In this week's leapfrogged iPhone app roundup: Tweetie, set free! Bodies, sculpted! Copyright laws, not quite circumvented! The trucker life, lived! Football, called soccer! And much more...
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Twitter: Twitter's official iPhone app is finally here. The company had purchased Atebits, maker of Tweetie 2, so most were expecting their refresh of the app to feel somewhat familiar. Turns out, they barely changed anything. Full review here, but the instant take on this is that it is Tweetie 2, which means it's still one of the, if not the best Twitter apps available. Free.
Seesmic: For those of us who'd rather consolidate our social apps, though, Seesmic does more that Tweet—it works with Facebook, and others:
Seing as how Seesmic aquired Ping.fm a few months back, it's not surprising Seesmic's iPhone app also includes Ping.fm support for multi-account updating (MySpace, Tumblr, LinkedIn, Flickr, Blogger and so on are included). Evernote, much loved file-syncing desktop and phone/iPad app, has been worked into Seesmic too, for saving messages or tweets and storing them on your cloud-based Evernote account.
BBC Listener: The UK's BBC produces a nearly endless flood of radio content, much of which is available in podcast form, but even more of which isn't. BBC Listener is an extensive catalog of radio shows, old and new, which can be streamed or cached offline. It's $1 right now, which includes a 30-day trial. After that, it's $13 a quarter—about $4 a month—which may be a little high for most. That said, it's absolutely worth a try at the introductory price, especially if you're a fan of radio documentaries. (Think NPR and American PRI productions, except with classier inflection.)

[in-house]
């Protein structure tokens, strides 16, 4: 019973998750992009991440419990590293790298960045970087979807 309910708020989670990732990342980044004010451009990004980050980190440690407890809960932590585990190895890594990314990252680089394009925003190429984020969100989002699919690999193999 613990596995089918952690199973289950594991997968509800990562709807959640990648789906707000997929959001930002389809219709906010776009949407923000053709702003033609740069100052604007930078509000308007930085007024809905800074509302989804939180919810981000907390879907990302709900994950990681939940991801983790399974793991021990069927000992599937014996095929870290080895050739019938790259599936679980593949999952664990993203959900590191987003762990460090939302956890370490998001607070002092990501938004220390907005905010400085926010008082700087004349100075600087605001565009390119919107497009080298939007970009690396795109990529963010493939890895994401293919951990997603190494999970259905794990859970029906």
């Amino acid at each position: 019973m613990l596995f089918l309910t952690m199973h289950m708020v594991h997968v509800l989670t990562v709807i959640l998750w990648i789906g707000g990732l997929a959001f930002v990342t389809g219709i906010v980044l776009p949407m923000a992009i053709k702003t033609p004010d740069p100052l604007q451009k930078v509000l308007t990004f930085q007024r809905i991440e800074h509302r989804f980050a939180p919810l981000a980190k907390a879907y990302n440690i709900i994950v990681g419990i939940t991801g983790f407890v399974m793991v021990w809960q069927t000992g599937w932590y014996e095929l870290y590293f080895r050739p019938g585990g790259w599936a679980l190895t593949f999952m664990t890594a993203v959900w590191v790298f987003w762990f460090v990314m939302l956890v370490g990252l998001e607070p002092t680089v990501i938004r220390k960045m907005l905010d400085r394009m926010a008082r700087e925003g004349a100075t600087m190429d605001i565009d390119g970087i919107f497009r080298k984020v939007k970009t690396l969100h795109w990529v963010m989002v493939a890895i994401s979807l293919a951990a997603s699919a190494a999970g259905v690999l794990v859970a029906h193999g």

Slacker 2.0: Slacker Radio will soon skip up to version two, which brings offline listening. Here's how it works: Radio stations, each containing up to 500 songs, are cached within the app. You can keep 25 of these stations on a device at a given time.
The catch, of course, is that you need to be a Slacker subscriber to use the offline feature. The free app still streams to non-members, but serves up audio ads, limits the number of song skips and a few other restrictions. Slacker 2 is due in the App Store any day now.
BlueBeat: Oh man, these guys again! BlueBeat is a website that streams music—popular music—for free. How? Well, they claim that all of their songs are "simulated live musical performances," which is to say, original to them. Listen to them, though, and you wouldn't be able to tell: Every note of the Beatles' catalog sounds eerily familiar.
So, is this justification (we ran it through a filter, see!?) for streaming all this music for free complete and utter bullshit? Almost definitely. I include this app only to salute the sheer ballsiness of its existence, and to celebrate the fact that Apple's approval team somehow missed this.
1000+ Exercises: Committing to a regimen is the easiest way to get started exercising, be it a daily run or a complicated gym routine. 1000+ exercises, by Men's Health magazine, provides an easy way to design more complex workouts, as well as an inexhaustible catalog of exercises to choose from, and recommended routines. $6.
Uniformity: Helps Navy sailors figure out exactly how to configure their (surprisingly complex) uniforms for a given occasion, in specific circumstances. It's got a narrow audience, sure, but I love apps like this—some dude saw a problem, created an app with a singular focus, and solved it. $6.
Trucker's Delight: A gloriously crude 16-bit-style game. It's a simple tilt-to-steer pursuit game which curiously includes not just cartoon violence, but pixel-y boobs. Boobs! It's a fun (if short) little game, and will continue to be so until Apple inevitably ejects it from the App Store, for being enjoyable in a way that is not appropriate or acceptable to 100% of the human population. $3
X2 Soccer: By far the most polished soccer game on the iPhone, X2 2010—like X2 2009—wins for its novel control scheme, comprised of a set of buttons which invite you to slide your finger, rather than always tap it. The flow and level of play reminds me more of Pro Evolution console titles than the cartoonier, arcade-like FIFA franchise games, so know what you're getting into with this one: A soccer game for devotees, that will take some time to master. $7
This list is in no way definitive. If you've spotted a great app that hit the store this week, give us a heads up or, better yet, your firsthand impressions in the comments. And for even more apps: see our previous weekly roundups here, and check out our Favorite iPhone Apps Directory. Have a great weekend, everybody!